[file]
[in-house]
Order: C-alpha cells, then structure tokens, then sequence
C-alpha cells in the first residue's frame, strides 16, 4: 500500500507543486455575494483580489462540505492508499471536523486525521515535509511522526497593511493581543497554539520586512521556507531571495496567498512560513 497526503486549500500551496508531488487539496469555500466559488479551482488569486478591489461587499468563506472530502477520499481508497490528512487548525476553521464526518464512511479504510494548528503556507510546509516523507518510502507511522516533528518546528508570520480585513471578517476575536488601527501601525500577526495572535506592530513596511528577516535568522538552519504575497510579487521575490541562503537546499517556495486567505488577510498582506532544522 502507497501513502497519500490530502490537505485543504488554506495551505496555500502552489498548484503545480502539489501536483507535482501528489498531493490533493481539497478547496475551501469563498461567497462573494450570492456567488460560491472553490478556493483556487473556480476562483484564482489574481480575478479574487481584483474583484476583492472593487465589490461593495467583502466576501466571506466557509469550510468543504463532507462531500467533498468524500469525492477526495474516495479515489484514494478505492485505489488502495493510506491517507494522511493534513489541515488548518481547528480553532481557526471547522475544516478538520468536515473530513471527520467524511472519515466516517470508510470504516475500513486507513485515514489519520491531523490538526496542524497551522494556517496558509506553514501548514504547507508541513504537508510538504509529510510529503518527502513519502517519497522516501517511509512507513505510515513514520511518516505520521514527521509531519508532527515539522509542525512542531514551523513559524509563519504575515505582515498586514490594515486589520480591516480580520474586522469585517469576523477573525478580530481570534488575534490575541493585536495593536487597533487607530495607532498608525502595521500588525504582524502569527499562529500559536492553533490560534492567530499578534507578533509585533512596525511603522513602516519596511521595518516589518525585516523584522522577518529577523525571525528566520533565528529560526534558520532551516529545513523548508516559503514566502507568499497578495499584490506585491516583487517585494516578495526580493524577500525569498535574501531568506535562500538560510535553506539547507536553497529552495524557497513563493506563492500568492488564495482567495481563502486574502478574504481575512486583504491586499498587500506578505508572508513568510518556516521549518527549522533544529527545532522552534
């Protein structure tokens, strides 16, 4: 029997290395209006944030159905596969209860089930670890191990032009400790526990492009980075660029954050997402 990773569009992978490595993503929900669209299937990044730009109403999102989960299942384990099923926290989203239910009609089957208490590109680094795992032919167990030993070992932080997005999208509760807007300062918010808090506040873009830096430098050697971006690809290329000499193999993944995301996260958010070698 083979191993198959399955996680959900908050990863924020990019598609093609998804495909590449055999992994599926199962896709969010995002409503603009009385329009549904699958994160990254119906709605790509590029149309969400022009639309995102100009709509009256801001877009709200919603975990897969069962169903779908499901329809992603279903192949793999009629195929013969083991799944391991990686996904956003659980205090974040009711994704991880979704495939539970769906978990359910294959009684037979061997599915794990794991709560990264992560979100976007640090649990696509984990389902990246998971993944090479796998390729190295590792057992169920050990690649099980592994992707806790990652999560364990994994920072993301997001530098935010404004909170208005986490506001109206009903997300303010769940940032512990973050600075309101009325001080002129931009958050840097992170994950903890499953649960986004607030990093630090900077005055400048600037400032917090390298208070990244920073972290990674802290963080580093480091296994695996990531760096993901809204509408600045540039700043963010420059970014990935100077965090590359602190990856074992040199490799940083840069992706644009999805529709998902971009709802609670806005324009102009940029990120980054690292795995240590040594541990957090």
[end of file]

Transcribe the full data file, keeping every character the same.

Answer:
[in-house]
Order: C-alpha cells, then structure tokens, then sequence
C-alpha cells in the first residue's frame, strides 16, 4: 500500500507543486455575494483580489462540505492508499471536523486525521515535509511522526497593511493581543497554539520586512521556507531571495496567498512560513 497526503486549500500551496508531488487539496469555500466559488479551482488569486478591489461587499468563506472530502477520499481508497490528512487548525476553521464526518464512511479504510494548528503556507510546509516523507518510502507511522516533528518546528508570520480585513471578517476575536488601527501601525500577526495572535506592530513596511528577516535568522538552519504575497510579487521575490541562503537546499517556495486567505488577510498582506532544522 502507497501513502497519500490530502490537505485543504488554506495551505496555500502552489498548484503545480502539489501536483507535482501528489498531493490533493481539497478547496475551501469563498461567497462573494450570492456567488460560491472553490478556493483556487473556480476562483484564482489574481480575478479574487481584483474583484476583492472593487465589490461593495467583502466576501466571506466557509469550510468543504463532507462531500467533498468524500469525492477526495474516495479515489484514494478505492485505489488502495493510506491517507494522511493534513489541515488548518481547528480553532481557526471547522475544516478538520468536515473530513471527520467524511472519515466516517470508510470504516475500513486507513485515514489519520491531523490538526496542524497551522494556517496558509506553514501548514504547507508541513504537508510538504509529510510529503518527502513519502517519497522516501517511509512507513505510515513514520511518516505520521514527521509531519508532527515539522509542525512542531514551523513559524509563519504575515505582515498586514490594515486589520480591516480580520474586522469585517469576523477573525478580530481570534488575534490575541493585536495593536487597533487607530495607532498608525502595521500588525504582524502569527499562529500559536492553533490560534492567530499578534507578533509585533512596525511603522513602516519596511521595518516589518525585516523584522522577518529577523525571525528566520533565528529560526534558520532551516529545513523548508516559503514566502507568499497578495499584490506585491516583487517585494516578495526580493524577500525569498535574501531568506535562500538560510535553506539547507536553497529552495524557497513563493506563492500568492488564495482567495481563502486574502478574504481575512486583504491586499498587500506578505508572508513568510518556516521549518527549522533544529527545532522552534
């Protein structure tokens, strides 16, 4: 029997290395209006944030159905596969209860089930670890191990032009400790526990492009980075660029954050997402 990773569009992978490595993503929900669209299937990044730009109403999102989960299942384990099923926290989203239910009609089957208490590109680094795992032919167990030993070992932080997005999208509760807007300062918010808090506040873009830096430098050697971006690809290329000499193999993944995301996260958010070698 083979191993198959399955996680959900908050990863924020990019598609093609998804495909590449055999992994599926199962896709969010995002409503603009009385329009549904699958994160990254119906709605790509590029149309969400022009639309995102100009709509009256801001877009709200919603975990897969069962169903779908499901329809992603279903192949793999009629195929013969083991799944391991990686996904956003659980205090974040009711994704991880979704495939539970769906978990359910294959009684037979061997599915794990794991709560990264992560979100976007640090649990696509984990389902990246998971993944090479796998390729190295590792057992169920050990690649099980592994992707806790990652999560364990994994920072993301997001530098935010404004909170208005986490506001109206009903997300303010769940940032512990973050600075309101009325001080002129931009958050840097992170994950903890499953649960986004607030990093630090900077005055400048600037400032917090390298208070990244920073972290990674802290963080580093480091296994695996990531760096993901809204509408600045540039700043963010420059970014990935100077965090590359602190990856074992040199490799940083840069992706644009999805529709998902971009709802609670806005324009102009940029990120980054690292795995240590040594541990957090």